Simply hearing what your partner has to say isn't enough, according to professor of communication Kory Floyd in his article "7 Relationship Resolutions Worth Keeping" for Psychology Today. Listening to what he is saying, and understanding the meaning behind his words, can help your relationship unfold naturally. Instead of pushing him into a commitment that he isn't ready to make quickly, listen attentively to what he says about your future and what he wants out of the relationship. He should do the same for you. Don't allow your own agenda to influence how you're hearing him. Assess his ideas neutrally, taking his perspective to better understand what he's actually saying. This can help you both know if you're on the same page and prevent the possibility of kicking things into high drive before you are both ready.
Taking your baggage from a past relationship along with you when starting a new one won't help your current situation to unfold naturally. Before you invest yourself in something new, let go of the past. Doing so can create the space for you to not only move on but also welcome a new relationship with a natural sense of openness, according to licensed professional counselor Karisse Callender in the Psych Central post "Lessons From the Falling Leaves." If you're holding on to unresolved feelings or past resentments, or if you are still in constant contact with your former flame, you won't have the mental or emotional space to let a new love in. This may prematurely end your new relationship or prevent you from getting close to her.
Don't Fight the Phases
Relationships aren't straight lines. There's no one way to get from point A to point B, or new start to close commitment. Every relationship has phases or ups and downs. A naturally unfolding partnership isn't 100 percent happy or joy-filled each and every day, week or month. Expect that you'll have romantic lulls, times when one -- or both -- of you needs space; you will also have times of giddy glee. If you truly feel that the relationship is something you want, you don't have to bail when times get tough, or slightly uninteresting. Let these phases come to a natural end, and know that there's a new one on the horizon. In the event that an uncomfortable phase -- such as the two of you constantly bickering -- doesn't end as quickly as you think it should, you might consider reevaluating relationship goals, perhaps even with the assistance of a couples counselor.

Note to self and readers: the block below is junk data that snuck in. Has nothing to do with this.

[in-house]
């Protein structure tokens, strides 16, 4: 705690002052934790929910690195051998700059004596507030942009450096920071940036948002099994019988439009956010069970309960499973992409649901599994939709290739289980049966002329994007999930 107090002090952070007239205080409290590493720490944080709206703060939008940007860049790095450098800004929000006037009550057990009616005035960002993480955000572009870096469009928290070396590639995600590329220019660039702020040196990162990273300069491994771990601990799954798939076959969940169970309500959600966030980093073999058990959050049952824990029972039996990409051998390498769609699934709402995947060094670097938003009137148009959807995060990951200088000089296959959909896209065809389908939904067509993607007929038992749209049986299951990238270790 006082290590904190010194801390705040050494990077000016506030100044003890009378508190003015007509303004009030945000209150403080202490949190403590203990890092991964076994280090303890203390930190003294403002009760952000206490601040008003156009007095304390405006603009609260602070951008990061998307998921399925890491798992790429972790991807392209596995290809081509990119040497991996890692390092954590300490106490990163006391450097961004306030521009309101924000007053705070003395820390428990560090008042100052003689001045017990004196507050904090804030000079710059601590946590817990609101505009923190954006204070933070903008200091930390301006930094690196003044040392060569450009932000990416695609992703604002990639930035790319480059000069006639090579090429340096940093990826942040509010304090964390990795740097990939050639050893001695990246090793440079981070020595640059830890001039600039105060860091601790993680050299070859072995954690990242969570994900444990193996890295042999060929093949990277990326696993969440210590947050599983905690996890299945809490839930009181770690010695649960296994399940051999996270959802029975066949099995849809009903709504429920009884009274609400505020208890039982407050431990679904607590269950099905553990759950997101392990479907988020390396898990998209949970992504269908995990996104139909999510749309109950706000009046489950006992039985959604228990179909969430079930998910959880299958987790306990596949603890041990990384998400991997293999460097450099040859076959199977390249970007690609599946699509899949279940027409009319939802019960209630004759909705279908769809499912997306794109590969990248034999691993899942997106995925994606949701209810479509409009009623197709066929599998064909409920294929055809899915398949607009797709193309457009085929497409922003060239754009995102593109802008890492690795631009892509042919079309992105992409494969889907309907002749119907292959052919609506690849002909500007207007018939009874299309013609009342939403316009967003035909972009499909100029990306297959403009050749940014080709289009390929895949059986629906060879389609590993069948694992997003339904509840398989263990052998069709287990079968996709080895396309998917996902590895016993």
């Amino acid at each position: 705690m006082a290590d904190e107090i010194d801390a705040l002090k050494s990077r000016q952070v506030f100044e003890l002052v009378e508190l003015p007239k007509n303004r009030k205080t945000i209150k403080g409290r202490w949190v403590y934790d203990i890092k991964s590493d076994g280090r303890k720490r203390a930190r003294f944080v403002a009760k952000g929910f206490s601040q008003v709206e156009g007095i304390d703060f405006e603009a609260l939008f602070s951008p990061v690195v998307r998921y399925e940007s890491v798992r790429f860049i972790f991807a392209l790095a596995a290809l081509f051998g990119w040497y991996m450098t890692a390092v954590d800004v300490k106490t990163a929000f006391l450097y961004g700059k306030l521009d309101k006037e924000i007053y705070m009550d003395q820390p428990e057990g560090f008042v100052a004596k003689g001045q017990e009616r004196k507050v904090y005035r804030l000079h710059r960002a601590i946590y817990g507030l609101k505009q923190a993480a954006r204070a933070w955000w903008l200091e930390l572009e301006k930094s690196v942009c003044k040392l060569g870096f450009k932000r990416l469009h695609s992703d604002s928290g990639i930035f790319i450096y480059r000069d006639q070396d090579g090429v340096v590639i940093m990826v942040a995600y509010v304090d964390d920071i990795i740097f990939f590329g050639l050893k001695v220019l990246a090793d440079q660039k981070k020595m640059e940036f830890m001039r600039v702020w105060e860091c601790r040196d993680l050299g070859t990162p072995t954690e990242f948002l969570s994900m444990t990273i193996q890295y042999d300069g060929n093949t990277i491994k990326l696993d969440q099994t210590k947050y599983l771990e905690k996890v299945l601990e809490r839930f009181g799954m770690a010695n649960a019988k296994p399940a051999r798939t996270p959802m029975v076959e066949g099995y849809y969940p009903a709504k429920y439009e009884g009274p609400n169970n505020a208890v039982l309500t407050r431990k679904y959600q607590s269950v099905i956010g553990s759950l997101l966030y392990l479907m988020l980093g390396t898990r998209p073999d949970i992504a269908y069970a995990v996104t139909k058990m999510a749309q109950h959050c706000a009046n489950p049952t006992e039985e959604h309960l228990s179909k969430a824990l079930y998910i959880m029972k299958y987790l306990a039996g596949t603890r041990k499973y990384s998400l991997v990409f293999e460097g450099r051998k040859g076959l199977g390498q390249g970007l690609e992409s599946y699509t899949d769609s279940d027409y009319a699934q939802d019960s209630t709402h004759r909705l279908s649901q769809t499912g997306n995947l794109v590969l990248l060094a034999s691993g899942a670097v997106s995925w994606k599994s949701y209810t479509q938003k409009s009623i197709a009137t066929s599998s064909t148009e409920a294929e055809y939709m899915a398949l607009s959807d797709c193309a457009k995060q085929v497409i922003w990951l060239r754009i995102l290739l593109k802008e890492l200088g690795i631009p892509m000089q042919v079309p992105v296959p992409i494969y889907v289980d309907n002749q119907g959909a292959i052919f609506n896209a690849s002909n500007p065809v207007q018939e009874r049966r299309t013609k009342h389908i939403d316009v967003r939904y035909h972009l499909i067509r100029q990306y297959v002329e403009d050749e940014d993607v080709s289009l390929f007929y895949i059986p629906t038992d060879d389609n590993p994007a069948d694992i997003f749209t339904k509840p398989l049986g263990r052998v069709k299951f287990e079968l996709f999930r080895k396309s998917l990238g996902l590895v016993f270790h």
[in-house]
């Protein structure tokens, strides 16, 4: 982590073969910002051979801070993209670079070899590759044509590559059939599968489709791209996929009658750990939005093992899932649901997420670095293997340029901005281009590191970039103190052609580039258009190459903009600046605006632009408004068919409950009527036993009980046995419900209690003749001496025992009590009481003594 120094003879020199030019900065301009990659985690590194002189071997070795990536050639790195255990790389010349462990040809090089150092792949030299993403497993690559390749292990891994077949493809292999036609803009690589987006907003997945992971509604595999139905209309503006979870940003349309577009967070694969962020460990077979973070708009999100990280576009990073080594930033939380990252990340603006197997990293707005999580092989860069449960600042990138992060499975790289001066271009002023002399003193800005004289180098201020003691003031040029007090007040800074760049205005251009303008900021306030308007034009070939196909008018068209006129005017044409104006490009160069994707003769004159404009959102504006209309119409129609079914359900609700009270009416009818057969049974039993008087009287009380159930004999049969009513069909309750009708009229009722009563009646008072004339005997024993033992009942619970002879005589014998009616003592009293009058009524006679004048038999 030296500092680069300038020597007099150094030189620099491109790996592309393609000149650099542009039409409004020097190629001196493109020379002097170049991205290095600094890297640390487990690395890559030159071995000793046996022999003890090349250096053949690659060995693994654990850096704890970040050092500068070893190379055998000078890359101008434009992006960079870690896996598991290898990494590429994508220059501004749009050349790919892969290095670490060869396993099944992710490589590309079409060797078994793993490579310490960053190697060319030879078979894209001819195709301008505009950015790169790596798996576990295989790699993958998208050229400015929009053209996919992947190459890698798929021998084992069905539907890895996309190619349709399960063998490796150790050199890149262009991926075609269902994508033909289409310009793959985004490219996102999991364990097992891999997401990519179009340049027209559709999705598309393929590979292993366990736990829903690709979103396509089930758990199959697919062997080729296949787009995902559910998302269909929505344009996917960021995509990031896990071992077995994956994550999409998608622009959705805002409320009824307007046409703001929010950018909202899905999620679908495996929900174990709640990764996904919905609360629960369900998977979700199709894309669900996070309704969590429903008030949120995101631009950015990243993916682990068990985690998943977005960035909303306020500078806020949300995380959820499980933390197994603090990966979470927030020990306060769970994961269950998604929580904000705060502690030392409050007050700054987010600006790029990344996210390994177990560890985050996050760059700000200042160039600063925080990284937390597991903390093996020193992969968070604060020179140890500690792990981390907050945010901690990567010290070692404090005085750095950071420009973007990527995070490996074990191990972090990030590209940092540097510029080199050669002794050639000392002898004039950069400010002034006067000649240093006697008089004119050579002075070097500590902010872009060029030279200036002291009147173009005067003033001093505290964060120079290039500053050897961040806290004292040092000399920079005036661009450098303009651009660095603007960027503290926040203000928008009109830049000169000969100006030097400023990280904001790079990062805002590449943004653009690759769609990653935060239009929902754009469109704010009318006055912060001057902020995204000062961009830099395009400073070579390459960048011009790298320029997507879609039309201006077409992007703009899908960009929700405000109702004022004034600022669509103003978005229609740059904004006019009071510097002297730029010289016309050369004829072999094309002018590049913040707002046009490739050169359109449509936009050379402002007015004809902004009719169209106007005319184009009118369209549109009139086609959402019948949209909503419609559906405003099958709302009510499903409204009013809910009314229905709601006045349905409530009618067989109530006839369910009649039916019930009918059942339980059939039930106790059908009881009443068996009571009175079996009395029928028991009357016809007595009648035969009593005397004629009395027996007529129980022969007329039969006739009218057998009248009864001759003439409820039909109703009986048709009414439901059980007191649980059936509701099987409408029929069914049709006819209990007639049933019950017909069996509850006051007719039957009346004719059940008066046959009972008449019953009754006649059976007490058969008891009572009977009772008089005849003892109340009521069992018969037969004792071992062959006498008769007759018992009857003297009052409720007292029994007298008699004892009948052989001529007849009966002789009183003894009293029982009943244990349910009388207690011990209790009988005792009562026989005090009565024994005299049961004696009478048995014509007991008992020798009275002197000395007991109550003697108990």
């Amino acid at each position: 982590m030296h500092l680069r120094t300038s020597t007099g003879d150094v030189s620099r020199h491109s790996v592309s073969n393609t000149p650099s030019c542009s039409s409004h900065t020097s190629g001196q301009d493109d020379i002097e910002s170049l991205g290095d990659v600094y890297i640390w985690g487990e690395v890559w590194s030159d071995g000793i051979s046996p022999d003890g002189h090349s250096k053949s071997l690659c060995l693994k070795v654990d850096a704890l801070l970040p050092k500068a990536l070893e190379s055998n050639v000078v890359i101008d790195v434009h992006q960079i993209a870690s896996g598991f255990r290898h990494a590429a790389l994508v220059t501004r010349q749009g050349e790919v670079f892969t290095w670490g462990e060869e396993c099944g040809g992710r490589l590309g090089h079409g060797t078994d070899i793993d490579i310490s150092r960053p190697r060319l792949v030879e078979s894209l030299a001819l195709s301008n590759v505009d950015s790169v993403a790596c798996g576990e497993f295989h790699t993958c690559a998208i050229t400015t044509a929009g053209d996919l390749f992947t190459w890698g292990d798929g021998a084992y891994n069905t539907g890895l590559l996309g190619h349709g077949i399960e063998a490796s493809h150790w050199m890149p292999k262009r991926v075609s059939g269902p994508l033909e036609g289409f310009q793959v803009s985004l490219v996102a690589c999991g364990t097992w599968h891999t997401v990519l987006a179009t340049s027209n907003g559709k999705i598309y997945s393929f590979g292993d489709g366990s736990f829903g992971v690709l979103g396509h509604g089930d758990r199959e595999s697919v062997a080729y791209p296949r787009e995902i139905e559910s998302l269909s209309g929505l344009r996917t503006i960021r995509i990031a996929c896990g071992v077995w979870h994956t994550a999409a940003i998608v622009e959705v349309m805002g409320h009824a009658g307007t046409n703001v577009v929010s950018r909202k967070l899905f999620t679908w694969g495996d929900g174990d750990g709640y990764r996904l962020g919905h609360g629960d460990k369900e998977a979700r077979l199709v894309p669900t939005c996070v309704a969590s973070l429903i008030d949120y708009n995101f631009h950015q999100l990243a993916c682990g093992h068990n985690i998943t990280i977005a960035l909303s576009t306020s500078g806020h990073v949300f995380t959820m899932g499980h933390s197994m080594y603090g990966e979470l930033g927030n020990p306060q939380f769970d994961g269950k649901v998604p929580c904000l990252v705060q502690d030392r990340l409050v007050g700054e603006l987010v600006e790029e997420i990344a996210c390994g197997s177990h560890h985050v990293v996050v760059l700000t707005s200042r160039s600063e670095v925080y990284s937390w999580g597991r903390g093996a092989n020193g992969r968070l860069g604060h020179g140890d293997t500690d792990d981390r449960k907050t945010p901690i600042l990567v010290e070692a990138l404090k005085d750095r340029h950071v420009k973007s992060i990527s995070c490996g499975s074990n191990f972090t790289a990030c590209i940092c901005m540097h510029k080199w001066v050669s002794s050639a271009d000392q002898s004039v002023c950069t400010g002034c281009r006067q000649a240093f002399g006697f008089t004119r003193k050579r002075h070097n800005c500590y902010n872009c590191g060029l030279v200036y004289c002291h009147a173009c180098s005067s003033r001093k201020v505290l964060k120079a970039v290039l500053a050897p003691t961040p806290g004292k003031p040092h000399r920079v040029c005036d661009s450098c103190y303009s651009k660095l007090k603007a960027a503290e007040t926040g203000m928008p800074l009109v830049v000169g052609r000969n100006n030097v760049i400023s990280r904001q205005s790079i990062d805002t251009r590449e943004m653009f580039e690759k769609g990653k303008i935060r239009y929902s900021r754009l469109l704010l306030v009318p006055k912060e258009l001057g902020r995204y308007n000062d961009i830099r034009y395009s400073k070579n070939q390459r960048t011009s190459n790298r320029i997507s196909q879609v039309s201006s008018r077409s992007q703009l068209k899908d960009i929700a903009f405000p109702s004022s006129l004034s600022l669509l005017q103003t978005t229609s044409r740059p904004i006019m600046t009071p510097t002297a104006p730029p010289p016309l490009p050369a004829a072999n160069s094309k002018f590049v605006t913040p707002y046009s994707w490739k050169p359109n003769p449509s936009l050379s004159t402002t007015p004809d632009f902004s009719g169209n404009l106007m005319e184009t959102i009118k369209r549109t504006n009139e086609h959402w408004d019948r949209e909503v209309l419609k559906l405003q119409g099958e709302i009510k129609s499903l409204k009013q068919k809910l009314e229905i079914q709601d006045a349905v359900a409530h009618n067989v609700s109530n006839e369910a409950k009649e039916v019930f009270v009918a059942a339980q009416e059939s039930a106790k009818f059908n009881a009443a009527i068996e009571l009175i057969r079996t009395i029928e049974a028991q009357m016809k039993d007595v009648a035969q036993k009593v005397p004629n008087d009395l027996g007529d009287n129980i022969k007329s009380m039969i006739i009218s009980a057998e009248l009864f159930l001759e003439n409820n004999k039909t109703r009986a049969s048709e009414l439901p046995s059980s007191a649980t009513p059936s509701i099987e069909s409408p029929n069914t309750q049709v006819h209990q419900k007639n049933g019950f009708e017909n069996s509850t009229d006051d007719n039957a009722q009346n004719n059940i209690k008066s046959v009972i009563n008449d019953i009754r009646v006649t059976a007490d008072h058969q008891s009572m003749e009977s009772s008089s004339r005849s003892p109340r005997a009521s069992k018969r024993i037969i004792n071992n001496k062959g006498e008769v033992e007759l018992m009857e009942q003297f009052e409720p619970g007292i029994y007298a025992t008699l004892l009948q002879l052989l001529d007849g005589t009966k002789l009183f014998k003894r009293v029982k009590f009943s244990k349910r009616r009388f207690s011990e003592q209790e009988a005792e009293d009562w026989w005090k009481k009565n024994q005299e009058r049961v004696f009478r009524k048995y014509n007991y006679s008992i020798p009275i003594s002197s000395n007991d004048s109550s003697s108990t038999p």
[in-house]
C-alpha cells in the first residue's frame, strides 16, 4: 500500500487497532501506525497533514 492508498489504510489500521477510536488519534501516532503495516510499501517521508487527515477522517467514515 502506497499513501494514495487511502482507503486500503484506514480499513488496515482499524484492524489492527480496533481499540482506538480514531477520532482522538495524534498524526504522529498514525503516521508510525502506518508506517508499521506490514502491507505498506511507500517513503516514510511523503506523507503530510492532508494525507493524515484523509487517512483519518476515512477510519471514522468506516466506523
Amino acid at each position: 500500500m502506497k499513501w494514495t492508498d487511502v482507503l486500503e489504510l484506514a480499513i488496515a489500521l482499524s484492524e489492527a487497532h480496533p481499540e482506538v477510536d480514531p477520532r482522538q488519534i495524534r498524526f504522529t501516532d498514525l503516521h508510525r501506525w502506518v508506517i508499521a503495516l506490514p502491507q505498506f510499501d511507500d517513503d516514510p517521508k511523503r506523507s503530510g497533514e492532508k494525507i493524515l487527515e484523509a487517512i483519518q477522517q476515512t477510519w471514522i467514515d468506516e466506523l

Changing yourself drastically or pushing your partner to do so won't help your relationship to progress in an honestly natural way. Close, committed partners can accept that they don't always have to agree on everything. Whether it's a difference of political opinions or differing on music likes and dislikes, allow yourself the space to be an individual. Just because you're a "we" doesn't mean that you have to sacrifice the "I." Accepting each other for who you are can cut control issues and allow your partnership to progress into true intimacy, according to family therapist Baya Mebarek on the San Diego Couples and Family Therapy website.